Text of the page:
Update: Per HAP, both versions depict “different design studies for the site, and are simply conceptual at this time. They may not reflect the final approved design which is not expected for several years.”

Back in August, YIMBY featured a first look at HAP’s plans for a new residential tower in Jersey City’s Journal Square. That version would have stood approximately 40 stories tall, and the roughly 800,000 square foot development would have held rental apartments.

Now, we have a look at another possible scheme for the site, created by CetraRuddy, the firm also responsible for the first iteration. The new design is significantly taller, standing well over 50 stories, and could indicate the site may be geared towards condominiums rather than rental units.

HAP’s speciality is typically condominiums, which would explain the possible design change as well. Views are the driving factor behind New York City’s new skyscraper boom, and the same could be said for what’s rising across the Hudson River. In 500 Summit Avenue’s case, the project will overlook the entire Manhattan skyline, and the best way to take advantage of that is to make HAP Tower even taller.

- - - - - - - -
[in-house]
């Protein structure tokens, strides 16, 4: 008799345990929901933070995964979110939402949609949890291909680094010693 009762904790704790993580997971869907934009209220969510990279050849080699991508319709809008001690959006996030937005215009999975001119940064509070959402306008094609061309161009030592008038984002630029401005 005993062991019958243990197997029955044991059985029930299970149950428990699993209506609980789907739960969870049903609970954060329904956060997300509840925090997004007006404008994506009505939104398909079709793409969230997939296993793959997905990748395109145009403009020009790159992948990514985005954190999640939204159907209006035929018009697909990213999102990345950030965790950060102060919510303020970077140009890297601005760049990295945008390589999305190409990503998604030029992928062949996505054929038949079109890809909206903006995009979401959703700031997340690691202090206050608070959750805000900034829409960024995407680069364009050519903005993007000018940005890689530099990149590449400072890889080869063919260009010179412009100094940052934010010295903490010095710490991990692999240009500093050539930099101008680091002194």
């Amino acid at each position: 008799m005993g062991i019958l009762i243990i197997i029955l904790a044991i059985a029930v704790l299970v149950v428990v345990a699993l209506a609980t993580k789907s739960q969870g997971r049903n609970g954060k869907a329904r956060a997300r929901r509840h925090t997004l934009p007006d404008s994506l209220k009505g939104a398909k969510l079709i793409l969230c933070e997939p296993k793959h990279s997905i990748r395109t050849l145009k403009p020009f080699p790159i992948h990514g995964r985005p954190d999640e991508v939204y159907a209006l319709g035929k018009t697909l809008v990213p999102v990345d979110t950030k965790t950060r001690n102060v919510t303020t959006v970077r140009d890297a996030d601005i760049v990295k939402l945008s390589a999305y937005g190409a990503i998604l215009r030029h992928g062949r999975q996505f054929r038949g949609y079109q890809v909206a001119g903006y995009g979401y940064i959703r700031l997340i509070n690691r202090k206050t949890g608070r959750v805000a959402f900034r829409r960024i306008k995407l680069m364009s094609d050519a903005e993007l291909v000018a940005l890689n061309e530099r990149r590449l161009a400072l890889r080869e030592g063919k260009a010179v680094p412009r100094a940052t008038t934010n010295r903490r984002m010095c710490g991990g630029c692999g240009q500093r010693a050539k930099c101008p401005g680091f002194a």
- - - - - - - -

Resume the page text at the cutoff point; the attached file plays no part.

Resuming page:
HAP Tower

Close-up of HAP Tower, image from CetraRuddy

Similar developments are underway or in the planning stages across Journal Square. Ground has already been broken at JSquared, which will eventually host three towers of 50 floors or greater, and another twin-towered project of similar heights is in the works nearby, tentatively dubbed City Center Towers. With Kushner Companies set to build another 40-story high-rise on the site of the old Jersey Journal building at 30 Journal Square, the neighborhood’s skyline is just a few years away from a very rapid evolution.

500 Summit Avenue

Possibly discarded design for 500 Summit Avenue, image from CetraRuddy

CetraRuddy’s new plan for HAP Tower is much more distinctive than the old, which was quite simple. The new version emulates another Jersey City project in the works, dubbed Urban Ready Living, in that it divides the residences between layers, stacking them slightly off-kilter, like an untapered 56 Leonard. Instead of relying on an all-glass facade, the skyscraper’s massing would be broken up by what looks to be concrete, which visually separates the stacks every four-odd floors, and results in a futuristic and iconic look — one which would offer the nascent Journal Square skyline a needed dose of distinction.

The ultimate design for 500 Summit Avenue remains up in the air, although HAP’s penchant for controversial but forward-thinking architecture could point towards the bold and transformative new look being final.